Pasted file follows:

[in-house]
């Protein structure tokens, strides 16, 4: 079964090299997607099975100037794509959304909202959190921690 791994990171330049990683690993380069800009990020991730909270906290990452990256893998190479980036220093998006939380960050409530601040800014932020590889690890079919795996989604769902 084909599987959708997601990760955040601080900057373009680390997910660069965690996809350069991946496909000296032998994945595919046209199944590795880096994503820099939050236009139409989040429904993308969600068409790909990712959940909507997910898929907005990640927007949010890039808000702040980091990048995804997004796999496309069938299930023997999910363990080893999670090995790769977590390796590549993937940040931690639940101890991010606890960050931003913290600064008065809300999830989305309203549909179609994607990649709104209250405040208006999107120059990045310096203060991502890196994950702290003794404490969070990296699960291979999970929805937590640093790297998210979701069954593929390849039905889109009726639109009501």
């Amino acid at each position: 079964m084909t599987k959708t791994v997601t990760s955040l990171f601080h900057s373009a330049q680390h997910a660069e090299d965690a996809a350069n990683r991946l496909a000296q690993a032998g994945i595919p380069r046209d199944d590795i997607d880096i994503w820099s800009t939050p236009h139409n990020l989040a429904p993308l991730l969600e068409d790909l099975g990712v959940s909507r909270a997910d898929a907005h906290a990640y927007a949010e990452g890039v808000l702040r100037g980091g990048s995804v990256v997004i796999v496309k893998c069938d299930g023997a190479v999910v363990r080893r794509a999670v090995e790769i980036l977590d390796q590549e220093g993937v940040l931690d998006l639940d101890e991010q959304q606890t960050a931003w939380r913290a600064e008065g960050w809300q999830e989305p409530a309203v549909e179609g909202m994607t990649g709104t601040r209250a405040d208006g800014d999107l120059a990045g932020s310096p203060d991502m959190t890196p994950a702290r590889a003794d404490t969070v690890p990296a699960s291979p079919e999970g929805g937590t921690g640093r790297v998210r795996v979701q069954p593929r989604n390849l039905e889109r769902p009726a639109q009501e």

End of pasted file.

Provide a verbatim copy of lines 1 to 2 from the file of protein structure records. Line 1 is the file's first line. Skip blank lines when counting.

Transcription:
[in-house]
């Protein structure tokens, strides 16, 4: 079964090299997607099975100037794509959304909202959190921690 791994990171330049990683690993380069800009990020991730909270906290990452990256893998190479980036220093998006939380960050409530601040800014932020590889690890079919795996989604769902 084909599987959708997601990760955040601080900057373009680390997910660069965690996809350069991946496909000296032998994945595919046209199944590795880096994503820099939050236009139409989040429904993308969600068409790909990712959940909507997910898929907005990640927007949010890039808000702040980091990048995804997004796999496309069938299930023997999910363990080893999670090995790769977590390796590549993937940040931690639940101890991010606890960050931003913290600064008065809300999830989305309203549909179609994607990649709104209250405040208006999107120059990045310096203060991502890196994950702290003794404490969070990296699960291979999970929805937590640093790297998210979701069954593929390849039905889109009726639109009501």